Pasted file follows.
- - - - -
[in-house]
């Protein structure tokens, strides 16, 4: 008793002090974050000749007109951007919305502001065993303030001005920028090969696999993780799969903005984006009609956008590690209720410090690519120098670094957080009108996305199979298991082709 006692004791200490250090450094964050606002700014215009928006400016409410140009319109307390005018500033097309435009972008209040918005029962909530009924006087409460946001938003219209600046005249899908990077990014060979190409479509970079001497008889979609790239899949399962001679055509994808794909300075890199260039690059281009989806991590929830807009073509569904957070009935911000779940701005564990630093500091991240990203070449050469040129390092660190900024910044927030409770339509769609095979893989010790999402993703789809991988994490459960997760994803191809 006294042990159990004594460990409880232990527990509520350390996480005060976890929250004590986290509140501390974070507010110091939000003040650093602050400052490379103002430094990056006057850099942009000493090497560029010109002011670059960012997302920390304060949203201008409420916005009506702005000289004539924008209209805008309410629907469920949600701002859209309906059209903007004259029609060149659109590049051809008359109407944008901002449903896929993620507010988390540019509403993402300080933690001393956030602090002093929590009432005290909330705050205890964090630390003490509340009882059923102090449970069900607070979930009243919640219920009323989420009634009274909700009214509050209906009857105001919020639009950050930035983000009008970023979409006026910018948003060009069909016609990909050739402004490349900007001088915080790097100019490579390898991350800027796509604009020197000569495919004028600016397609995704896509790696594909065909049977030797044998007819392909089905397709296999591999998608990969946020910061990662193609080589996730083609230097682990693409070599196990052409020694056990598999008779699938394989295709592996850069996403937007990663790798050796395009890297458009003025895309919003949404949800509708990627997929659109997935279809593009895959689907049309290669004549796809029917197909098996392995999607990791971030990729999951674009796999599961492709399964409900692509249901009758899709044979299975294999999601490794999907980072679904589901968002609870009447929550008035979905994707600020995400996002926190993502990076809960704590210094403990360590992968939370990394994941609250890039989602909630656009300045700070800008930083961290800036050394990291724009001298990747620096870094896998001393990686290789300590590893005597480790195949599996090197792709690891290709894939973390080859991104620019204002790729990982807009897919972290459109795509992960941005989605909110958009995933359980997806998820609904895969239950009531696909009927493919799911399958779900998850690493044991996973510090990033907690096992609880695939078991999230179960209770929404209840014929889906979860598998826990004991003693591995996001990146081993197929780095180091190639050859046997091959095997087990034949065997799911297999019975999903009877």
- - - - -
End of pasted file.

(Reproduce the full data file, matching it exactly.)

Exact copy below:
[in-house]
């Protein structure tokens, strides 16, 4: 008793002090974050000749007109951007919305502001065993303030001005920028090969696999993780799969903005984006009609956008590690209720410090690519120098670094957080009108996305199979298991082709 006692004791200490250090450094964050606002700014215009928006400016409410140009319109307390005018500033097309435009972008209040918005029962909530009924006087409460946001938003219209600046005249899908990077990014060979190409479509970079001497008889979609790239899949399962001679055509994808794909300075890199260039690059281009989806991590929830807009073509569904957070009935911000779940701005564990630093500091991240990203070449050469040129390092660190900024910044927030409770339509769609095979893989010790999402993703789809991988994490459960997760994803191809 006294042990159990004594460990409880232990527990509520350390996480005060976890929250004590986290509140501390974070507010110091939000003040650093602050400052490379103002430094990056006057850099942009000493090497560029010109002011670059960012997302920390304060949203201008409420916005009506702005000289004539924008209209805008309410629907469920949600701002859209309906059209903007004259029609060149659109590049051809008359109407944008901002449903896929993620507010988390540019509403993402300080933690001393956030602090002093929590009432005290909330705050205890964090630390003490509340009882059923102090449970069900607070979930009243919640219920009323989420009634009274909700009214509050209906009857105001919020639009950050930035983000009008970023979409006026910018948003060009069909016609990909050739402004490349900007001088915080790097100019490579390898991350800027796509604009020197000569495919004028600016397609995704896509790696594909065909049977030797044998007819392909089905397709296999591999998608990969946020910061990662193609080589996730083609230097682990693409070599196990052409020694056990598999008779699938394989295709592996850069996403937007990663790798050796395009890297458009003025895309919003949404949800509708990627997929659109997935279809593009895959689907049309290669004549796809029917197909098996392995999607990791971030990729999951674009796999599961492709399964409900692509249901009758899709044979299975294999999601490794999907980072679904589901968002609870009447929550008035979905994707600020995400996002926190993502990076809960704590210094403990360590992968939370990394994941609250890039989602909630656009300045700070800008930083961290800036050394990291724009001298990747620096870094896998001393990686290789300590590893005597480790195949599996090197792709690891290709894939973390080859991104620019204002790729990982807009897919972290459109795509992960941005989605909110958009995933359980997806998820609904895969239950009531696909009927493919799911399958779900998850690493044991996973510090990033907690096992609880695939078991999230179960209770929404209840014929889906979860598998826990004991003693591995996001990146081993197929780095180091190639050859046997091959095997087990034949065997799911297999019975999903009877």